SCS News & Press Releases

By 
Byron Spice
 - 
Friday April 07, 2006
See also.You could call it a "Tale of Two Buildings."Initial designs for the new Gates Center for Computer Science were introduced to the university community last week, revealing not one but two contemporary structures that will make up the new home for the School of Computer Science (SCS).Mack Scogin, principal of the Atlanta-based Mack Scogin Merrill Elam Architects Inc., gave a preview of plans for the new center during a School of Architecture-sponsored lecture at the Carnegie Museum Lecture Hall on April 3 and an
By 
Byron Spice
 - 
Thursday March 30, 2006
PITTSBURGH—Carnegie Mellon University's School of Computer Science (SCS) is extending its leadership in the burgeoning field of machine learning by creating the nation's first Machine Learning Department.The new department designation for what was formerly known as the Center for Automated Learning and Discovery (CALD) reflects the importance of machine learning in such growing areas as data mining and sensor networks, as well as a commitment by the university to continue its pioneering efforts in the field.Tom M.
By 
Byron Spice
 - 
Thursday March 23, 2006
The university is renovating part of an old locomotive roundhouse on the future Robot City site to serve as the home for the Red Team and elements of the Field Robotics Center. William "Red" Whittaker hopes to turn the former LTV site into Robot City. The robots once housed in the Planetary Robotics Building — including the Red Team and its famed robotic race vehicles — have moved to new quarters on the former LTV site in Hazelwood.
By 
Byron Spice
 - 
Monday March 06, 2006
EVENT: Carnegie Mellon University and Electronic Arts Inc. (EA) will announce a groundbreaking collaboration that can revolutionize how computer programming is taught in the U.S. With input from EA, Carnegie Mellon's popular Alice programming software (www.alice.org), currently used at 100 high schools and universities in the U.S., will reach new levels of visual excitement and usability, especially among young women and minorities.
By 
Byron Spice
 - 
Thursday February 23, 2006
PITTSBURGH—Scientists at Carnegie Mellon University have discovered that our ears use the most efficient way to process the sounds we hear, from babbling brooks to wailing babies. These results represent a significant advance in understanding how sound is encoded for transmission to the brain, according to the authors, whose work is published with an accompanying "News and Views" editorial in the Feb. 23 issue of Nature.
By 
Byron Spice
 - 
Tuesday February 14, 2006
Manuel Blum, SCS' Bruce Nelson professor of computer science, and Pradeep K. Khosla, dean of the college of engineering and Philip and Marsha Dowd professor of engineering and robotics, are two of five Carnegie Mellon University professors who have been elected this year to the National Academy of Engineering. The others include Christina H. Amon, Egon Balas, and Krzysztof A. Matyjaszewski.
By 
Byron Spice
 -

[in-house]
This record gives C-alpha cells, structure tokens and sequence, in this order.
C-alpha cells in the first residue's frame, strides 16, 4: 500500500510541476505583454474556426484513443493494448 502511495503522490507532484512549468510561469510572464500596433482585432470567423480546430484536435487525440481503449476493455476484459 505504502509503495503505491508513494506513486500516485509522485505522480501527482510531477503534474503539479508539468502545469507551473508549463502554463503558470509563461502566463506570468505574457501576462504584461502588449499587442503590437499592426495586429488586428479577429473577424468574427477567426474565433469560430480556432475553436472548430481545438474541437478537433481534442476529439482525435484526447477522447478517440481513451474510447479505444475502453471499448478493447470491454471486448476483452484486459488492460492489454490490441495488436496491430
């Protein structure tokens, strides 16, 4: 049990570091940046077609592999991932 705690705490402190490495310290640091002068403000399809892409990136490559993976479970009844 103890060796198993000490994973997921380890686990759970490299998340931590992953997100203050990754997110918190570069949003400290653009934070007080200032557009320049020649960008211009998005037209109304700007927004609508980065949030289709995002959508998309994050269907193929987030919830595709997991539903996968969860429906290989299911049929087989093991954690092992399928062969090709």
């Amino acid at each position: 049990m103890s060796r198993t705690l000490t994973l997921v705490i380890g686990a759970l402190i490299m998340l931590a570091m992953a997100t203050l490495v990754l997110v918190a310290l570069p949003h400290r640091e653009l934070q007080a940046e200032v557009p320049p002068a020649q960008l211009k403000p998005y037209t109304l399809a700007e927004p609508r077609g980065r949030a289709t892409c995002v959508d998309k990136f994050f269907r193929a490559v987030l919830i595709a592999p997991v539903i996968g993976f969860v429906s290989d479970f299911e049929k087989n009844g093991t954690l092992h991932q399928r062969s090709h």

Friday February 10, 2006
PITTSBURGH— Carnegie Mellon University professors Cristina H. Amon, Egon Balas, Manuel Blum, Pradeep K. Khosla and Krzysztof A. Matyjaszewski have been elected to the National Academy of Engineering (NAE). Membership in the NAE honors people who have made important contributions to engineering theory and practice and who have demonstrated unusual accomplishments in pioneering new and developing fields of technology. It is one of the highest professional distinctions an engineer can achieve.
By 
Byron Spice
 - 
Wednesday January 11, 2006
PITTSBURGH-James E. Tomayko, teaching professor in Carnegie Mellon University's School of Computer Science (SCS), director emeritus of its Master in Software Engineering program (MSE), and fondly known as "Coach" to his students, friends and colleagues, died yesterday after a long illness. He was 56. During his more than 16-year tenure at the university, he not only helped to found SCS' highly successful MSE program, but also initiated an extensive program in distance learning that currently includes 140 students who reside all over the world.
By 
Byron Spice
 - 
Friday December 16, 2005
PITTSBURGH—Andrew W. Moore, Carnegie Mellon University professor of computer science and robotics, has been chosen by Google Inc., developer of the award-winning search engine, to head a new engineering office that will open in Pittsburgh sometime in 2006. The new engineering office will focus on creating a variety of search tools for Google and could act as an engine for creating new high-tech jobs in the Pittsburgh area. Moore, 40, is an expert in data mining and artificial intelligence.
By 
Byron Spice
 - 
Monday December 12, 2005
PITTSBURGH—In conjunction with the once-in-a-decade White House Conference on Aging, Carnegie Mellon University and University of Pittsburgh researchers will demonstrate new technologies to enhance the lives of the elderly at the Center for Aging Services Technologies (CAST) exhibition, Dec. 12-14, in Washington, D.C. The researchers will showcase their technologies at a booth in the Imagine Technology Pavilion at the Marriott Wardman Park Hotel, 2660 Woodley Park Road N.W.

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